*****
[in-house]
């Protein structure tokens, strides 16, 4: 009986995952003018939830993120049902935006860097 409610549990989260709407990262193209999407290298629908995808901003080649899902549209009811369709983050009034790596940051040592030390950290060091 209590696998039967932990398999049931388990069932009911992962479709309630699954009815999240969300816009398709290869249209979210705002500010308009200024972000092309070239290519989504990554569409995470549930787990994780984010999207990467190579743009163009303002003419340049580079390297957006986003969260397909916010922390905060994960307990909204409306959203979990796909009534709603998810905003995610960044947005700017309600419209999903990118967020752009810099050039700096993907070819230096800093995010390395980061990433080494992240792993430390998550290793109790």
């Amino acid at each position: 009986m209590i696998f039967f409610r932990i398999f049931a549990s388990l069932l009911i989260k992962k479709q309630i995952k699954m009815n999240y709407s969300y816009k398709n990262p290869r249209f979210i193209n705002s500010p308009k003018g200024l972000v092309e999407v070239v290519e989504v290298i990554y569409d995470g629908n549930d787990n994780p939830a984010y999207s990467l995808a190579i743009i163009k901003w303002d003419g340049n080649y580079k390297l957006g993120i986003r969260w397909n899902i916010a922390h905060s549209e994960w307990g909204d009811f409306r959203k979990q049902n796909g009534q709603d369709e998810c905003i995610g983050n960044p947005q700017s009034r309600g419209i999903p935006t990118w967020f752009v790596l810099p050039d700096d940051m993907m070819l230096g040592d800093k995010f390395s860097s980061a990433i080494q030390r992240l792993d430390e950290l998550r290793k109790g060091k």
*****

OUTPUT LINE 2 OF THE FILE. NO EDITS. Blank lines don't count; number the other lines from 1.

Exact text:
């Protein structure tokens, strides 16, 4: 009986995952003018939830993120049902935006860097 409610549990989260709407990262193209999407290298629908995808901003080649899902549209009811369709983050009034790596940051040592030390950290060091 209590696998039967932990398999049931388990069932009911992962479709309630699954009815999240969300816009398709290869249209979210705002500010308009200024972000092309070239290519989504990554569409995470549930787990994780984010999207990467190579743009163009303002003419340049580079390297957006986003969260397909916010922390905060994960307990909204409306959203979990796909009534709603998810905003995610960044947005700017309600419209999903990118967020752009810099050039700096993907070819230096800093995010390395980061990433080494992240792993430390998550290793109790």